Hepatoprotective Activity (By Prunus armenica Kernel Feeding Diet): Rahman A et al (2011) 81 reported hepatoprotective activity of Prunus armeniaca kernels delay the dimethylnitrosamine induced hepatotoxic rats.
In this study, the Prunus armeniaca kernel was used as a food supplement in a diet of rats in different doses (0.5, 1.0, 1.5) mg/kg/BW/rat respectively; research demonstrated that 1.5 mg/kg/BW/rat was effectively improved the liver fibrosis which was induced by dimethylnitrosamine. Sun sulphilated dried Prunus armeniaca also showed the hepato-protective activity against the ethanol-induced oxidative stress in rats, During, this study various parameters were studied and results showed that the Prunus armeniaca was play the important role against the oxidative stress of liver which was further responsible for the liver toxicity.
Cardio Protective Activity (By Prunus armenica Diet Feeding): H. Parlakpinar et al (2009) 82 reported that the Prunus armenica is considered as a good source of dietary antioxidant, with its content of flavonoids and carotenoids. Flavonoids are a large group of polyphenolic antioxidants that exhibit a wide range of biological activities including the inhibition of lipid peroxidation, capillary permeability, and platelet aggregation.
This study indicated the beneficial effects of the diet supplemented with dried Prunus armenica against Myocardial ischemia-reperfusion (I/R) injury in an in-vivo study in rats. The result of this study was concluded on behalf of histological determination including electron microscopic (EM) examination and biochemical analysis. 10% or 20% dried Prunus armenica during 3 months before the beginning of I/R studies. Infarct sizes were found significantly decreased in of 20% Prunus armenica -fed group after I /R.
Enzyme Inhibition Property and Anti-hypertensive Activity (By Prunus armenica Diet): Stated that in one recent study, Prunus armenica almond meal was hydrolyzed simultaneously with neutrease and N120 protease. The hydrolysate almond peptide was fractionated into three ranges of molecular weight (AP-I, AP-II, AP<III) using an ultrafiltration membrane bioreactor system. The result suggested that the peptide derived from Prunus armenica almond protein may have potential applications as functional food 83.
Hypocholestolemic Activity (By Prunus armenica Kernel): The present investigation was aimed to study the effect of detoxification on the nutrients and antinutrients of wild Prunus armenica kernel followed by its hypocholesterolemic effect in male Wistar albino rats. The quality parameters of kernel oil indicated no adverse effects of detoxification on free fatty acids, lipase activity, acid value, and peroxide value, which remained well below the maximum permissible limit. Blood lipid profile demonstrated that the detoxified Prunus armeniaca kernel group exhibited significantly (p < 0.05) increased levels of HDL-cholesterol (48.79%) and triglycerides (15.09%), and decreased levels of total blood cholesterol (6.99%), LDL-C (22.95%) and VLDL-C (7.90%) compared to that of the raw (untreated) kernel group and ascorbic acid is used as a standard in this procedure 84.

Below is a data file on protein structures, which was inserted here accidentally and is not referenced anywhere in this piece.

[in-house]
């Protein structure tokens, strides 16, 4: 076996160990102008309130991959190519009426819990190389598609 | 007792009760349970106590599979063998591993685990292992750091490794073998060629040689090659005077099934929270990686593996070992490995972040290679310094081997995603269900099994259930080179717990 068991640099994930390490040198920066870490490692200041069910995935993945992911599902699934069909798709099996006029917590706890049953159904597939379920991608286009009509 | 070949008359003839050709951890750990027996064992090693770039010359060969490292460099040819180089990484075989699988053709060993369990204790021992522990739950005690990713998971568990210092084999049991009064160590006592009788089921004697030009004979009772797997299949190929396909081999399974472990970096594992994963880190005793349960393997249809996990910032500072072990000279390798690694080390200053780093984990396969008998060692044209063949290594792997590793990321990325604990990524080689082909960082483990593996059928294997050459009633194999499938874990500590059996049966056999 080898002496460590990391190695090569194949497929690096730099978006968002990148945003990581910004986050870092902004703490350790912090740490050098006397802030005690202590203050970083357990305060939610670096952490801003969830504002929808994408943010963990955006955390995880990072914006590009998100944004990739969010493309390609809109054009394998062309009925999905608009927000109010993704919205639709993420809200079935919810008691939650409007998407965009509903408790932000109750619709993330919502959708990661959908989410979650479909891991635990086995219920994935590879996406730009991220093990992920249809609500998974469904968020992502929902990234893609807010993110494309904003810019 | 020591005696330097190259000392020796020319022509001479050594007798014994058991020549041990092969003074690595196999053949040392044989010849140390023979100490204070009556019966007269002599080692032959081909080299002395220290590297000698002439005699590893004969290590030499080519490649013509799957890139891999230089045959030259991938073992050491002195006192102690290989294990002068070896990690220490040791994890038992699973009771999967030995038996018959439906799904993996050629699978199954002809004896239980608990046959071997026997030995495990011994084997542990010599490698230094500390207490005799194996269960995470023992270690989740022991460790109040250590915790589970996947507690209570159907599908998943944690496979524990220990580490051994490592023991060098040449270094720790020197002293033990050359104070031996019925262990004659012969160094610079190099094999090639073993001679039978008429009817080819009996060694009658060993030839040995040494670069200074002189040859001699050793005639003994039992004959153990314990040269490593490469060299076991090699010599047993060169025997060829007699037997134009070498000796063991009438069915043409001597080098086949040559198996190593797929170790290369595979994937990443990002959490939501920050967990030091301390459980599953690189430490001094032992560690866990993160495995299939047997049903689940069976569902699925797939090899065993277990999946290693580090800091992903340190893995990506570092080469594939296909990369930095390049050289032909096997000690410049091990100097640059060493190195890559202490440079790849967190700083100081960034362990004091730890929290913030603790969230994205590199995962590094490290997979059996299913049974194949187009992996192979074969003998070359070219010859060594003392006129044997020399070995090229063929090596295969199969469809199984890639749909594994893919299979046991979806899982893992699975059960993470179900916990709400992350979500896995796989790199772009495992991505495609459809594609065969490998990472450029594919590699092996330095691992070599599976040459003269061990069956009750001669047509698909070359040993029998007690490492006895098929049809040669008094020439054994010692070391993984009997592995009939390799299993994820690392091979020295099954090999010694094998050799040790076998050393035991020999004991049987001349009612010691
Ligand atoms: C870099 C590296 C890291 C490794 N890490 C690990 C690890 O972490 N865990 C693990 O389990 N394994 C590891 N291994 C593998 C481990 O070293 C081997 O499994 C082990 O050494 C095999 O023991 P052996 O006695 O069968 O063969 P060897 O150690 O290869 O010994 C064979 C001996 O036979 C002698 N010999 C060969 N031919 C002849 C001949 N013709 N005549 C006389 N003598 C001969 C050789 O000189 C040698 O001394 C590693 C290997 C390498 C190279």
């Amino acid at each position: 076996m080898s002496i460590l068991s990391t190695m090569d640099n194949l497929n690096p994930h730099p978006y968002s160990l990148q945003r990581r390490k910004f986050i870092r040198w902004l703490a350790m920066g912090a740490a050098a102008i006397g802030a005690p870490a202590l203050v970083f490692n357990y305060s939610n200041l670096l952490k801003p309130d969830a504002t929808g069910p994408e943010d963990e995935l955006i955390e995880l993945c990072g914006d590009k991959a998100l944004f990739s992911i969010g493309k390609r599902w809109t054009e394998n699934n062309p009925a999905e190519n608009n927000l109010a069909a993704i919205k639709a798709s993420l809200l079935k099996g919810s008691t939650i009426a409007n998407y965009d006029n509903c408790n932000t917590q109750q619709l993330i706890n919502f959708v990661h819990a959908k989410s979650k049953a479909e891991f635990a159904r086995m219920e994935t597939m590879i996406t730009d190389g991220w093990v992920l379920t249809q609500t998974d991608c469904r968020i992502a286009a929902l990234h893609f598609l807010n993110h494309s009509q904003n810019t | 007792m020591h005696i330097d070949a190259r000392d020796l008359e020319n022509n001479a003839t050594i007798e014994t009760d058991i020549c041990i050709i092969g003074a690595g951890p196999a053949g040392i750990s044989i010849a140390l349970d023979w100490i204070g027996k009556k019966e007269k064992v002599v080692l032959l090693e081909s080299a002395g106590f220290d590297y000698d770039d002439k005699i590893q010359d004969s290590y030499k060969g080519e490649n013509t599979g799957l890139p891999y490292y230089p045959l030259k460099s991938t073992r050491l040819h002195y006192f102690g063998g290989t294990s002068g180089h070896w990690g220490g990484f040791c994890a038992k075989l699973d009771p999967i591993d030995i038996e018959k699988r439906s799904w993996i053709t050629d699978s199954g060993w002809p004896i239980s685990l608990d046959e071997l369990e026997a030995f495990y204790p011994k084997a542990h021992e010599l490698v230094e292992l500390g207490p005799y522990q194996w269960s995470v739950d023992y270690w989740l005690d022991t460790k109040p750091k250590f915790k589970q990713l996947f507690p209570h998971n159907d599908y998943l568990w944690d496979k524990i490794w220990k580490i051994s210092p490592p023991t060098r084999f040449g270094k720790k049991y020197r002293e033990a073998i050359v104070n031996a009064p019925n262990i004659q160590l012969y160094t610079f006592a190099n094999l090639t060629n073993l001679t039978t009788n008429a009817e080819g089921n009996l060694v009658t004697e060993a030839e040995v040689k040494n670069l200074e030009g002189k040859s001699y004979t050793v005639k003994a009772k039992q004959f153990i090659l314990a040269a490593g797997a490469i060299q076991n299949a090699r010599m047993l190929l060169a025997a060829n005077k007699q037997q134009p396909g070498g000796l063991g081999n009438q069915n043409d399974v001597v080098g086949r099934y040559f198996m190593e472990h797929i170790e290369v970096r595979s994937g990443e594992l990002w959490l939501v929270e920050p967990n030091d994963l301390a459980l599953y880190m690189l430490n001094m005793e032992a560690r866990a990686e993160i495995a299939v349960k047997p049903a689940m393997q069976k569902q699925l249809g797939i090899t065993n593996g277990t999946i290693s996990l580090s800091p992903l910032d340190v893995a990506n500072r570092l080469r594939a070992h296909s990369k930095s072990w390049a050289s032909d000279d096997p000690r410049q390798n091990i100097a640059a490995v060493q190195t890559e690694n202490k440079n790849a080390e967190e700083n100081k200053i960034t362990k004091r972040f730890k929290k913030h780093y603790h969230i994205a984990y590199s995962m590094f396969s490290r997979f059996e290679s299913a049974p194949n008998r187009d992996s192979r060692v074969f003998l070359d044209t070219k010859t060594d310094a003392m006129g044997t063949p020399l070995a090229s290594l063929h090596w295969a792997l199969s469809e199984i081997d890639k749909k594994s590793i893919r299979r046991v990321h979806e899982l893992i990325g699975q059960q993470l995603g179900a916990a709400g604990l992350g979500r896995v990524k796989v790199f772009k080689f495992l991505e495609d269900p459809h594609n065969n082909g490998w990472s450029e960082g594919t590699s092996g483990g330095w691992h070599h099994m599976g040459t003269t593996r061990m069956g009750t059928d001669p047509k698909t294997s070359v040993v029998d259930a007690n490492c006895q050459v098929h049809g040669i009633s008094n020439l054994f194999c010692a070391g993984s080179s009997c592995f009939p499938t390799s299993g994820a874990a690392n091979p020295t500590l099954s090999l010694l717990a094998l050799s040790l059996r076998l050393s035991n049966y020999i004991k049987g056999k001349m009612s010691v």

Marketed Products: Due to its various uses, many products which contain Prunus armeniaca as the main ingredient are available like, Himalaya Prunus armeniaca scrub, Himalaya apricot cleansing milk, apricot powder, apriocot milk, apricot mask, apricot Bar, apricot facial cream, Stieves apricot cream, apricot sorbet, apricot candy, apricot jam, apricot lipstick, apricot gentle exfoliating daily face wash, in preparation of wine, Almond- apricot massage cream, apricot Gel, Kadi apricot oil, etc. are available in the market 85.
TABLE 2: CHEMICAL CONSTITUENTS ARE REPORTED IN PRUNUS ARMENIACA
|S. no.||Parts||Chemical Constituents||Activity||Reference|
|1||Leaves & Branches||Kaempferol, Quercetin, adtragalin, Palmitic acid (Fatty acid 46.65%, linolenic acid 17.06%, stearic 7.12%, linoleic acids 6.52%)||Antioxidant activity||[86, 87, 88, 89, 90]|
|2||Cell wall||Pectin , arabinose 36.7-47.3%, galactose 8.7-13.3%||[91, 92]|
|3||Fruit||Total sugar 5.3-8.6%, saccharose 6.36-6.90%, glucose 3.2-4.8%, fructose1.4-4.2%,Rhamnose 4.2-6.6%, Xylose 12.0-16.0%, Mannose 4.7-6.0%, sucrose, tannins, maleic acid, citric acid, quinic, calcium , aminoacids, sorbitol||Antioxidant activity,
Antimicrobial activity, Cardioprotective activity, Antitubercular activity, Hepatoprotective activity
|[93, 94, 95, 96, 97, 98, 99, 100]|
|Total solids (12.4-16.7%), insoluble solids (2.1-3.1%), Cabohydrates, vitamin C and K, oil, soluble sugars, provitamin A, fiber||[101, 102, 103, 104]|
|Limonene, p-cymene, α-terpineol, terpinoline, linalool, γ-octalactone, linalool, γ-decalactone and γ-dodecalactone||[105, 106]|